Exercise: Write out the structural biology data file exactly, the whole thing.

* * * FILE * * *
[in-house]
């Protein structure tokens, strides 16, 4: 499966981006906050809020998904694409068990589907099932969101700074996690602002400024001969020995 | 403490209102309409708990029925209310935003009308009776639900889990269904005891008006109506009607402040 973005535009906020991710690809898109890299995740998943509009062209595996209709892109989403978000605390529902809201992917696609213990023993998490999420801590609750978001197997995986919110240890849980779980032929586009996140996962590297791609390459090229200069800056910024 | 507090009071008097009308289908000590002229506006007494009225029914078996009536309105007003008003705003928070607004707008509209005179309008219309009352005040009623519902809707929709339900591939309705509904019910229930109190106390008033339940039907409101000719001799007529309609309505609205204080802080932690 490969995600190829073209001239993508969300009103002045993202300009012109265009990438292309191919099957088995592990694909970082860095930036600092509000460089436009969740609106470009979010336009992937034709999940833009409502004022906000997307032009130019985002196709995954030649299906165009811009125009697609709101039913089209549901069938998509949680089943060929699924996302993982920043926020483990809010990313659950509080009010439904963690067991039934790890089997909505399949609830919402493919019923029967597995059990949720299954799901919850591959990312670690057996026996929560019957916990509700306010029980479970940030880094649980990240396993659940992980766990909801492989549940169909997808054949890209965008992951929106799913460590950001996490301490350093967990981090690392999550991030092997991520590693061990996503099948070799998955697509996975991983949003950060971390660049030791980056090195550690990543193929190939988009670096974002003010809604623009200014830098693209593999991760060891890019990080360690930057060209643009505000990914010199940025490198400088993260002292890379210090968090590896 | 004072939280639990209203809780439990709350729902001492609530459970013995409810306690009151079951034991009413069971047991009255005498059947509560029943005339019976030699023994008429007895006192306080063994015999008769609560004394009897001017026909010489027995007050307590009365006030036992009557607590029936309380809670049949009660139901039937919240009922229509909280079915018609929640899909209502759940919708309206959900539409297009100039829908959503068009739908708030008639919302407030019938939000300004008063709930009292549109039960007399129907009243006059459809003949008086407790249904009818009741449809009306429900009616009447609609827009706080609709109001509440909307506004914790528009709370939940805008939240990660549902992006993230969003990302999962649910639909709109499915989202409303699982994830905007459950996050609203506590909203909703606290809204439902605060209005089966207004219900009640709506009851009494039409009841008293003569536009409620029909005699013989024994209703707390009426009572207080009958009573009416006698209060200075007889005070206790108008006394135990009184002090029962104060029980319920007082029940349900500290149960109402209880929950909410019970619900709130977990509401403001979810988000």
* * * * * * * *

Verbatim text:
[in-house]
């Protein structure tokens, strides 16, 4: 499966981006906050809020998904694409068990589907099932969101700074996690602002400024001969020995 | 403490209102309409708990029925209310935003009308009776639900889990269904005891008006109506009607402040 973005535009906020991710690809898109890299995740998943509009062209595996209709892109989403978000605390529902809201992917696609213990023993998490999420801590609750978001197997995986919110240890849980779980032929586009996140996962590297791609390459090229200069800056910024 | 507090009071008097009308289908000590002229506006007494009225029914078996009536309105007003008003705003928070607004707008509209005179309008219309009352005040009623519902809707929709339900591939309705509904019910229930109190106390008033339940039907409101000719001799007529309609309505609205204080802080932690 490969995600190829073209001239993508969300009103002045993202300009012109265009990438292309191919099957088995592990694909970082860095930036600092509000460089436009969740609106470009979010336009992937034709999940833009409502004022906000997307032009130019985002196709995954030649299906165009811009125009697609709101039913089209549901069938998509949680089943060929699924996302993982920043926020483990809010990313659950509080009010439904963690067991039934790890089997909505399949609830919402493919019923029967597995059990949720299954799901919850591959990312670690057996026996929560019957916990509700306010029980479970940030880094649980990240396993659940992980766990909801492989549940169909997808054949890209965008992951929106799913460590950001996490301490350093967990981090690392999550991030092997991520590693061990996503099948070799998955697509996975991983949003950060971390660049030791980056090195550690990543193929190939988009670096974002003010809604623009200014830098693209593999991760060891890019990080360690930057060209643009505000990914010199940025490198400088993260002292890379210090968090590896 | 004072939280639990209203809780439990709350729902001492609530459970013995409810306690009151079951034991009413069971047991009255005498059947509560029943005339019976030699023994008429007895006192306080063994015999008769609560004394009897001017026909010489027995007050307590009365006030036992009557607590029936309380809670049949009660139901039937919240009922229509909280079915018609929640899909209502759940919708309206959900539409297009100039829908959503068009739908708030008639919302407030019938939000300004008063709930009292549109039960007399129907009243006059459809003949008086407790249904009818009741449809009306429900009616009447609609827009706080609709109001509440909307506004914790528009709370939940805008939240990660549902992006993230969003990302999962649910639909709109499915989202409303699982994830905007459950996050609203506590909203909703606290809204439902605060209005089966207004219900009640709506009851009494039409009841008293003569536009409620029909005699013989024994209703707390009426009572207080009958009573009416006698209060200075007889005070206790108008006394135990009184002090029962104060029980319920007082029940349900500290149960109402209880929950909410019970619900709130977990509401403001979810988000």